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My second (and last) day LinuxCon Europe 2012 was less intense than the first, although it certainly had to do interviews yesterday. The second day was more relaxed, but I was able to attend some really good talks, and a particularly fantastic.
After a brief
breakfast at the organization , the truth is that pasta, orange juice and coffee were not lacking in any time-I went to the room Verdi, the main Hotel Fira Palace, where there were two new conferences on the morning shift.
The first, with Marten Mickos , one of the personalities in Open Source, and as you may know was probably the creator of MySQL. For some time devoted to Mickos Eucalyptus , one of the existing Open Source Cloud Plattforms today. The talk, which was called precisely so (“Open Source Cloud Plattforms”) was basically an infomercial of the advantages of their solution, so despite what I had heard about Mickos and talent as lecturer, certainly not lived up to its reputation. There was one detail in his favor, though: today turned 50 years so I asked Jim Zemlin entire audience will sing the “Happy Birthday” on the spot, and Linux users met, and did so with a more than acceptable performance
Fortunately the next conference, also on Open Source Cloud platforms, was more interesting. In it a dynamic and friendly Monty Taylor spoke OpenStack project and how to work with developers. Like many other Open Source projects, OpenStack is a meritocracy that benefits from topics as a test environment and automated code review necessary to ensure that the code is consistent with the standards. Detail freak: the presentation, available here, is made with Slidy, a presentation application that works with HTML and XHTML.
took advantage of the break to chat briefly with the guys Igalia , one of the great unknown Open Source market, at least for me. This company, based in Corunna, has developers in a handful of countries, and although I knew them for their work related to GNOME (especially with the Web browser, before Epiphany) that work actually stems from its dedication to the project WebKit, which is practically the first corporate partner in the developer competing with giants like Google and Apple. But also working on many other issues as GStreamer, QEMU virtualization, and consultancy to manufacturers and companies, which is what holding a business that seems to go from strength to strength.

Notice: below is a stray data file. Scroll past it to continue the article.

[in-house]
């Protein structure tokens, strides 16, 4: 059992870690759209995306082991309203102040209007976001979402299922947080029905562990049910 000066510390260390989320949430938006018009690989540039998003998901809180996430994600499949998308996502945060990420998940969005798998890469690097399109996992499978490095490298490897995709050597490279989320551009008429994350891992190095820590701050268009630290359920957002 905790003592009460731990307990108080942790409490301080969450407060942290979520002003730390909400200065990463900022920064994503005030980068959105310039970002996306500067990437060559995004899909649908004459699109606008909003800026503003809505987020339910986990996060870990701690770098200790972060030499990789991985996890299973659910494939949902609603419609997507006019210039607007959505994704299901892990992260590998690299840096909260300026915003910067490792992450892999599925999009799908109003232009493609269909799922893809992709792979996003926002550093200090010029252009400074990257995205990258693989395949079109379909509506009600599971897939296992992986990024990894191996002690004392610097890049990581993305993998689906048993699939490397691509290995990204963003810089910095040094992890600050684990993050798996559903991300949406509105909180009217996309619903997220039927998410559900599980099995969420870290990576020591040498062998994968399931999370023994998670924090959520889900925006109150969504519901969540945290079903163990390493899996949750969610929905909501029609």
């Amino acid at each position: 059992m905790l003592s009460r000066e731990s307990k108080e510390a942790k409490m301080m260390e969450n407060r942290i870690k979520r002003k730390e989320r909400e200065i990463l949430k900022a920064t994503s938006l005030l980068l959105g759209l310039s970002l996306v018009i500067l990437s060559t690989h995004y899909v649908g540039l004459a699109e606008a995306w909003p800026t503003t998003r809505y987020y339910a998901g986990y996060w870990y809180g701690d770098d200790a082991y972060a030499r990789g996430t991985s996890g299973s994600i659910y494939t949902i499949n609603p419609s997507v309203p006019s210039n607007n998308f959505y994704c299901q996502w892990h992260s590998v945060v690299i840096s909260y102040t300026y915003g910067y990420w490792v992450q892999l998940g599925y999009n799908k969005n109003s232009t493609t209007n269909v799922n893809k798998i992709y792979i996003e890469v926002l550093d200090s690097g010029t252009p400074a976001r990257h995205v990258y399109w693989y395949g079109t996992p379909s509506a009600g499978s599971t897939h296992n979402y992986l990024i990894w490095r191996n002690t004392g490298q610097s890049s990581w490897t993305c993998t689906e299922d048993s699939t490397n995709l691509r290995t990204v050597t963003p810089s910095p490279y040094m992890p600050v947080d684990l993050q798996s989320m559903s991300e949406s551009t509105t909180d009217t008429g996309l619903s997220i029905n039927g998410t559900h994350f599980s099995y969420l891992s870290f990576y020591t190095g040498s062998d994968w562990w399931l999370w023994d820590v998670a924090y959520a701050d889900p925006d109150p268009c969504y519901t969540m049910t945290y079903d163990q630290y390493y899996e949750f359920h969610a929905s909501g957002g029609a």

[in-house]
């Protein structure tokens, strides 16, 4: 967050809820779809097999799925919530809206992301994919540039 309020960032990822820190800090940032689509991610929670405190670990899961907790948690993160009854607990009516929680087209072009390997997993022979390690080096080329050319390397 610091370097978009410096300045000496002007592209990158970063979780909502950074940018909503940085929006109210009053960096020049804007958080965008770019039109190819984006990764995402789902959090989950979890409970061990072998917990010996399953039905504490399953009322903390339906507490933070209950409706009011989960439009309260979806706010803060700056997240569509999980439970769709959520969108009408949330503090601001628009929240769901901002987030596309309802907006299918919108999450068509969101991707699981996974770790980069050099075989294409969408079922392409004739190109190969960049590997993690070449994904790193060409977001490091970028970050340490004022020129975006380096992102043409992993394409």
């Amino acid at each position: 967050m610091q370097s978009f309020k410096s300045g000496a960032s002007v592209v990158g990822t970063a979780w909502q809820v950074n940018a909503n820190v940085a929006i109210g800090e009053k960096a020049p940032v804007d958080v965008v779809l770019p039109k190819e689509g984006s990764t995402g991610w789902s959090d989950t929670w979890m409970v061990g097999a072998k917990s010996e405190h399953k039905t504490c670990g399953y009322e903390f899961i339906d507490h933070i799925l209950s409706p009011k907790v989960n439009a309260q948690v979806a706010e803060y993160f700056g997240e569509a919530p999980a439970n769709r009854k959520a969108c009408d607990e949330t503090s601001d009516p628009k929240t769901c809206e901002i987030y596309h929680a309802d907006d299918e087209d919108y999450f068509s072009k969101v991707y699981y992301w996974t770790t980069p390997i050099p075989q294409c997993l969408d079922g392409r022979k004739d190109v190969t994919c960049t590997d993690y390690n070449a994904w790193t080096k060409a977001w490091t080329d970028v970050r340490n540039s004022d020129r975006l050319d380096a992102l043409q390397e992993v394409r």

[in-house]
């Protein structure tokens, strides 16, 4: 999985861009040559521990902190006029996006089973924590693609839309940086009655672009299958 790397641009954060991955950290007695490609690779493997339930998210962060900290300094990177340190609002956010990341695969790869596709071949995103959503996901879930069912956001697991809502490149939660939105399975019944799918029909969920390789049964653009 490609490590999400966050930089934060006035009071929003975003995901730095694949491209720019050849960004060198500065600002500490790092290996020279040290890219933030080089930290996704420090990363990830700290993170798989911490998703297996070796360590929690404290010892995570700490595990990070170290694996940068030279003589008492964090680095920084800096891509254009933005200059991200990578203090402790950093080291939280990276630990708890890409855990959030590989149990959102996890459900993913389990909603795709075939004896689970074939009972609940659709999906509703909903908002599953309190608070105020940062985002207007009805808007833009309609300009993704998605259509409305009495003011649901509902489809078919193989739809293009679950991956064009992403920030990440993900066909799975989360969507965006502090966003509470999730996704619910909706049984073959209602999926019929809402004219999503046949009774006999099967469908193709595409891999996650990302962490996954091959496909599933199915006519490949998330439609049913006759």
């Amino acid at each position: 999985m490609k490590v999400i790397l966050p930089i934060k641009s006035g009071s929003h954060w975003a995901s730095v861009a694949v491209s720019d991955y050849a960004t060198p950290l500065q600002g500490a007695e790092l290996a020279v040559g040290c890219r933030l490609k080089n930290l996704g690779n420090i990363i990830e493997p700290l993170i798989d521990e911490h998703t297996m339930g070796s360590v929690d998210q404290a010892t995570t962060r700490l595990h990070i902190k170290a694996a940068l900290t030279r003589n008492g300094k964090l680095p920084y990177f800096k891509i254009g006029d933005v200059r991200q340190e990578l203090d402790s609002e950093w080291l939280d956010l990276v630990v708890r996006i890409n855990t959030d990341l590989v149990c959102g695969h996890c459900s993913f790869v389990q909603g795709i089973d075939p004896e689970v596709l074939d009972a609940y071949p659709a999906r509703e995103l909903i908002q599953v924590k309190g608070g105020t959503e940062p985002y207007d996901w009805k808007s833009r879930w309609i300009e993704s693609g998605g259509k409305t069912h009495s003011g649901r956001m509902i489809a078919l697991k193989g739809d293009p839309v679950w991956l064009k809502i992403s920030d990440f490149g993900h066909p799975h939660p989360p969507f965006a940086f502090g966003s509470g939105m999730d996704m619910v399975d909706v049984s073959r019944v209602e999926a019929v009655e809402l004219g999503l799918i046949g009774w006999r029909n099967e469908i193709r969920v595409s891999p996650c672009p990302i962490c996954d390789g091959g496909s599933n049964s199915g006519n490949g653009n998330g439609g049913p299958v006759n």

After the break, another conference, this time from Matt Assay , which for a time was COO at Canonical, but in 2010 he left the company to pursue other projects, and is now dedicated to promoting the use of MongoDB by 10gen company. His talk, “The Next Black Swan in Open Source “, tried to uncover the keys to choosing Open Source project with further . Hence the title (the “Black Swan” is our “Ugly Duckling”), with an interesting development.
Then came the most remarkable day conference, of course, in my opinion, in which Mike Blumenkrantz , one of the heads of the development of Enlightenment, spoke E17 development , a version that has been in the oven 10 years and is about to appear on stage. In fact, just yesterday they released an alpha version, and during the first week of December will be published Beta Enlightenment E17.
Blumenkrantz, a sympathetic developer working Samsung , was the origin of the project and some curious anecdotes about the early days. For example, the fact that when he ran 0.99 GNOME window manager was none other than Enlightenment DR-0.15. Blumenkratz revealed many interesting details, such as the surprising fact that your organization control when patches and commits is basically nonexistent after a couple of reviews of earlier patches that sends any developer, it passes smoothly commits to perform , something rarely seen especially in a project as established and veteran like this.